## Re: [Apbs-users] apbs-users Digest, Vol 42, Issue 4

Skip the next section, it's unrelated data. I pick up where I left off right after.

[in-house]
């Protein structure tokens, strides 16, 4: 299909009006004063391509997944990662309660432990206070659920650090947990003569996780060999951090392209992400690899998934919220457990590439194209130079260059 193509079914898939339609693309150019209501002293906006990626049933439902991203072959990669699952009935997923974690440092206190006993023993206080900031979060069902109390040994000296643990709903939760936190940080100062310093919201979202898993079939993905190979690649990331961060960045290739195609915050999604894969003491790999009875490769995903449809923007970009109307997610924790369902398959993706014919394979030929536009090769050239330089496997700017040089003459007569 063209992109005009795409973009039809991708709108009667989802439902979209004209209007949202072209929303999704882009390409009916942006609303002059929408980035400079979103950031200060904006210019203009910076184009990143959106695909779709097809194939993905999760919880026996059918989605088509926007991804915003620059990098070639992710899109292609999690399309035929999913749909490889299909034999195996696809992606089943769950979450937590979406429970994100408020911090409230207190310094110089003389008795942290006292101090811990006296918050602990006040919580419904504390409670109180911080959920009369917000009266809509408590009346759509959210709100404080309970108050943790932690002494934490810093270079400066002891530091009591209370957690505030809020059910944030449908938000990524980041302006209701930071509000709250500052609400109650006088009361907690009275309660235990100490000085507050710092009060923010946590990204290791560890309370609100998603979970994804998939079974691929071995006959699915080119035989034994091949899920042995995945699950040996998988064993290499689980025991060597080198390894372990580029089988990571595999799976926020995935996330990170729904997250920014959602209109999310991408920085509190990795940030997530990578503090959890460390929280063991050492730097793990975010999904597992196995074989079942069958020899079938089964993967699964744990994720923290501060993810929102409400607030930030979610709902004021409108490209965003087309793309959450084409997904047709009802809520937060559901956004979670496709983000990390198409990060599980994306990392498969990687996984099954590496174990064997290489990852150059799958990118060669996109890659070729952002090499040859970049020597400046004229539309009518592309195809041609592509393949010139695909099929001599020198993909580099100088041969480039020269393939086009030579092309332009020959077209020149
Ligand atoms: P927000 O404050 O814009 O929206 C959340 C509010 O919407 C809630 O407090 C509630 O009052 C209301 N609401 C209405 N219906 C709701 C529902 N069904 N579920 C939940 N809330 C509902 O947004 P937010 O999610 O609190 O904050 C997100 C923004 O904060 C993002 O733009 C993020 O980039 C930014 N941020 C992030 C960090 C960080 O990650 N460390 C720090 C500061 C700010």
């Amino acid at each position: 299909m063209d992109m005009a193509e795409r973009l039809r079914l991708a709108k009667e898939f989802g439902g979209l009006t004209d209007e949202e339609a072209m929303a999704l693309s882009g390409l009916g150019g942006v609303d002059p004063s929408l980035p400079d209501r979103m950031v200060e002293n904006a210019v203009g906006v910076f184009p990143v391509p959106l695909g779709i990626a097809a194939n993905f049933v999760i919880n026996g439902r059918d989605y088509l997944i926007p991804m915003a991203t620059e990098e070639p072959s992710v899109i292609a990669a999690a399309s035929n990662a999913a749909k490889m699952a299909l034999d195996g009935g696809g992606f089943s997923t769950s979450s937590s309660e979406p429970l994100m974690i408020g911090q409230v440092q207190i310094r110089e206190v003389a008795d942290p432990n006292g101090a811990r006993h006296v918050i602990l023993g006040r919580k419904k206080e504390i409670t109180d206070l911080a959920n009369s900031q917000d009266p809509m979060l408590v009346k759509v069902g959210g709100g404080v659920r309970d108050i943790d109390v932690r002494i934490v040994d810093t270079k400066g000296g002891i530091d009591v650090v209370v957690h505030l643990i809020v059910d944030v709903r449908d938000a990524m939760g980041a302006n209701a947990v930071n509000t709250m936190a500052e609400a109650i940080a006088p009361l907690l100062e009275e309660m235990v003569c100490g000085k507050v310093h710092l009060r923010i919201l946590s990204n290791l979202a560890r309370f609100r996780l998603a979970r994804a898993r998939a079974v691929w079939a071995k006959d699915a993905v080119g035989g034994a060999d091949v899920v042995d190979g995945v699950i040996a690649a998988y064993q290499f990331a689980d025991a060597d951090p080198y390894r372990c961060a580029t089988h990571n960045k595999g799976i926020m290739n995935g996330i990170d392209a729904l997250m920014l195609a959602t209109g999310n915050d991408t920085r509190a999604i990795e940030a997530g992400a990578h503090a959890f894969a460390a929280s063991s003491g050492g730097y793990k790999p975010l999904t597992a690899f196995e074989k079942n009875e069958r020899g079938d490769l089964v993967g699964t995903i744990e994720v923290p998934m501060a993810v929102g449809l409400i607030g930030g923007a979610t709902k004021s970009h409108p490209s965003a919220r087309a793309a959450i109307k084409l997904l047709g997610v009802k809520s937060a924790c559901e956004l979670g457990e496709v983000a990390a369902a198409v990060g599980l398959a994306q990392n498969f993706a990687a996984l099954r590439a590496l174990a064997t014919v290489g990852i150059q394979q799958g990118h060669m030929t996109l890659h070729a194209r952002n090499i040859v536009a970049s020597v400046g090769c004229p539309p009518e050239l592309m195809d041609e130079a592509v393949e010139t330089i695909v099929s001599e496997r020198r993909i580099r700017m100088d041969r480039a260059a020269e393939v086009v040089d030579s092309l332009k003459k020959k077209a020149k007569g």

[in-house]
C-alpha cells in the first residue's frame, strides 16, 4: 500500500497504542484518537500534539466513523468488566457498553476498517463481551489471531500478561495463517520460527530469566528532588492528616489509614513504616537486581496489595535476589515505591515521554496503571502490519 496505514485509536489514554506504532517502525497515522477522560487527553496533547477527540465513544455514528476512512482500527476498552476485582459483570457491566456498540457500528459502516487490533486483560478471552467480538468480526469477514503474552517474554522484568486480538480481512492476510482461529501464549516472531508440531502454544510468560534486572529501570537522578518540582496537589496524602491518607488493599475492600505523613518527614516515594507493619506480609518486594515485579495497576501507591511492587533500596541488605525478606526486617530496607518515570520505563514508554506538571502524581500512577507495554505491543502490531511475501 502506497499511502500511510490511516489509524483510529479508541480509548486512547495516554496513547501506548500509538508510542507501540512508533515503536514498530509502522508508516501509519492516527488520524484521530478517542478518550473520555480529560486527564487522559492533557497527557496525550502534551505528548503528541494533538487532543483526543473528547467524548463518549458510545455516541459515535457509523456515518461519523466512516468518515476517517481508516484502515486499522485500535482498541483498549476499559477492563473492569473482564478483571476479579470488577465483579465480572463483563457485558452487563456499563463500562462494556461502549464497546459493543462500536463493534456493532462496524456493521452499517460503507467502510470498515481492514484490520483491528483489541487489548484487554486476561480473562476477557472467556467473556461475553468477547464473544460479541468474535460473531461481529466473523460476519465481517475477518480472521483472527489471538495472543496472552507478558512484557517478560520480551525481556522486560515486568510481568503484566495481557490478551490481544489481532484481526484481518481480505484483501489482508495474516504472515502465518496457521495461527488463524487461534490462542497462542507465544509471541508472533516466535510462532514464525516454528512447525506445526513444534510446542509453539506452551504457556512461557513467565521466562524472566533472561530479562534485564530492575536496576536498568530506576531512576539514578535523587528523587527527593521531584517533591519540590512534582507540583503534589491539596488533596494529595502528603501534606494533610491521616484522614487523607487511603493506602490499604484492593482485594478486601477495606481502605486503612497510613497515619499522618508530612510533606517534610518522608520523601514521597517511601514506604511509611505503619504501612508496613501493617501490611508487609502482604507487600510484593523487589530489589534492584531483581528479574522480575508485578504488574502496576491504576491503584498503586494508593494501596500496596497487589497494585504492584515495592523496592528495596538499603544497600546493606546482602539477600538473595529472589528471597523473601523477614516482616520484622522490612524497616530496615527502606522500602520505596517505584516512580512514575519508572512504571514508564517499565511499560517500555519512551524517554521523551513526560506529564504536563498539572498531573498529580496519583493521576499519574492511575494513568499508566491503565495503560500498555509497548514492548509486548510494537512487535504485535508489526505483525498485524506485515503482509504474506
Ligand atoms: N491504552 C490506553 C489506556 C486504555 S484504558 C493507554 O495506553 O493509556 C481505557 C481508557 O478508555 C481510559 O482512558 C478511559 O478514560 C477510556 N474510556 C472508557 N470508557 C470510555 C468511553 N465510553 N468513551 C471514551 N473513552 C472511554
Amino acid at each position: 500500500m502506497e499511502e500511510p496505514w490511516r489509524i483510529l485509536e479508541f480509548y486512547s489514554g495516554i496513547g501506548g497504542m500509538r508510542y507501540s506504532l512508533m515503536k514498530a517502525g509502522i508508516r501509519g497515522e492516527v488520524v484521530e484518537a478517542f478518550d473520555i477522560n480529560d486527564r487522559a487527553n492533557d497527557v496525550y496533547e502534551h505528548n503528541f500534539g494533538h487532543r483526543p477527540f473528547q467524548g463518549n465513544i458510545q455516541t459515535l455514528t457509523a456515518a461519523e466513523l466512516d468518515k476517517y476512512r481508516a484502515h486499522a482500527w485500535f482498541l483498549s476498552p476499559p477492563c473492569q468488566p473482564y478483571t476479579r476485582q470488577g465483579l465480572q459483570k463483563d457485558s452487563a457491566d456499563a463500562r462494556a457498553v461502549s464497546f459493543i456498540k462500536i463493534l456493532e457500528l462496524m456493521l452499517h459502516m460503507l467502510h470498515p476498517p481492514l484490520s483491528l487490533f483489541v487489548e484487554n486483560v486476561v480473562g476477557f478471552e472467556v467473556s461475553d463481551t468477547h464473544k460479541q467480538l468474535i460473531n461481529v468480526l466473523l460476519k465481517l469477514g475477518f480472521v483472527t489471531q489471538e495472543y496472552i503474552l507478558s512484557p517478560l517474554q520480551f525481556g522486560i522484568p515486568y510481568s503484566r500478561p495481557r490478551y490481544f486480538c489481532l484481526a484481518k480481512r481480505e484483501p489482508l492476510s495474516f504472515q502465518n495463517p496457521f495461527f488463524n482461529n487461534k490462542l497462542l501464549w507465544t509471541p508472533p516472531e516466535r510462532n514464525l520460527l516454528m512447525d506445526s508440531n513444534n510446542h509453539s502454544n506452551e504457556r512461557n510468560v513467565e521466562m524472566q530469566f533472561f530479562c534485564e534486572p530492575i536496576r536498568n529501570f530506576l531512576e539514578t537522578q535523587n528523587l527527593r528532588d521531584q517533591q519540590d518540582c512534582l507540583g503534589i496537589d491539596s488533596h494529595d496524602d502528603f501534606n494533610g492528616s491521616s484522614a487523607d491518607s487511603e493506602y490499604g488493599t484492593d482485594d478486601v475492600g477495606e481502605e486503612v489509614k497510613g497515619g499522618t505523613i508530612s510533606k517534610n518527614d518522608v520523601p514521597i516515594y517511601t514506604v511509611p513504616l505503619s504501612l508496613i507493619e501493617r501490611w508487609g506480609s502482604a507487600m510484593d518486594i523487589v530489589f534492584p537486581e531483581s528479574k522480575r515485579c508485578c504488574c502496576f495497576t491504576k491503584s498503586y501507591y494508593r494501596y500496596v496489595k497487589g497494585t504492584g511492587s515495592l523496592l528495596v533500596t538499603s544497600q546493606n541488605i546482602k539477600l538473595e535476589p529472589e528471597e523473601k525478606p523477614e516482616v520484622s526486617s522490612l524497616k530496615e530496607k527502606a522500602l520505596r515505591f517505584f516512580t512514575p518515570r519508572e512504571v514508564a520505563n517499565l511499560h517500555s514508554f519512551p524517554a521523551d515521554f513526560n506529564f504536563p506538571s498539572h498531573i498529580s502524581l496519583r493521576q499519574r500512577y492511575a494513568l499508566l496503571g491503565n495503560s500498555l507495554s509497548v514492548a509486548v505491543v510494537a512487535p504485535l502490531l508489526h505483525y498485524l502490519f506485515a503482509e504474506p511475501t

Re: [Apbs-users] apbs-users Digest, Vol 42, Issue 4 From: J.Dziedzic - 2009-12-14 10:36:00  Thank you very much, Gernot Kieseritzky for a detailed explanation of how to subtract the grid artefact out. This method works fine for the trivial dimer case I have presented earlier, yet I'm seeing weird results for the next case on my list -- a collection of three point charges that are the atomic cores of H2O. Of course I have no idea what the solvation energy is for such a system of isolated cores, yet I am worried that your approach seems to claim its total electrostatic energy with sdie=80, pdie=1 is negative. The input file is copied from your example: read mol pqr test.pqr end elec name test_inhom mg-auto dime 65 65 65 nlev 4 cglen 50 50 50 fglen 12 12 12 cgcent mol 1 fgcent mol 1 mol 1 lpbe bcfl mdh pdie 1.0 sdie 80.0 chgm spl2 srfm smol swin 0.3 srad 1.4 sdens 10.0 temp 298.15 calcenergy total calcforce no end elec name test_hom mg-auto dime 65 65 65 nlev 4 cglen 50 50 50 fglen 12 12 12 cgcent mol 1 fgcent mol 1 mol 1 lpbe bcfl mdh pdie 1.0 sdie 1.0 chgm spl2 srfm smol swin 0.3 srad 1.4 sdens 10.0 temp 298.15 calcenergy total calcforce no end print elecEnergy test_inhom - test_hom end quit ... with test.pqr now being REMARK 1 Cores of H2O ATOM 1 O XXX 1 12.000 12.957 12.000 6.00 1.50 ATOM 2 H XXX 1 12.000 12.000 12.000 1.00 1.20 ATOM 3 H XXX 1 12.927 13.197 12.000 1.00 1.20 The Coulomb energy with sdie=pdie=1 is E1=18334 kJ/mol as calculated by the coulomb.c utility. Calculation by hand gives a similar result of 18326 kJ/mol. Below I'm listing the \Delta{}G values produced by your script along with the value of the total electrostatic energy in sdie=1, pdie=\epsilon, obtained after \Delta{}G to the E1 value calculated above. \epsilon \Delta{}G E in dielectric of \epsilon 80 -27119 -8785 50 -26905 -8571 30 -26526 -8192 10 -24650 -6316 5 -21865 -3531 4 -20480 -2146 3 -18181 153 2 -13606 4728 1 0 18334 What is the reason for my getting negative energies? Could that be that the dielectric is polarizing sooo much? On a side note -- I thought of a simple approach to remove the grid artefact, can you comment on the feasibility? 1) Output the charge distribution to an OpenDX file. 2) Locate all 3x3x3 pockets of isolated charge floating in a sea of zero charge. 3) Calculate the Coulomb sum for the interaction of these 27 charges. Since they will always be in a cavity, epsilon will be that of pdiel and constant. Repeat for all 3x3x3 charge pockets. 4) Subtract the obtained result from what APBS produces. This assumes that all point charges are separated by at least one grid point of zero charge and that chgm spl2 is used. Is this feasible? thank you, - J.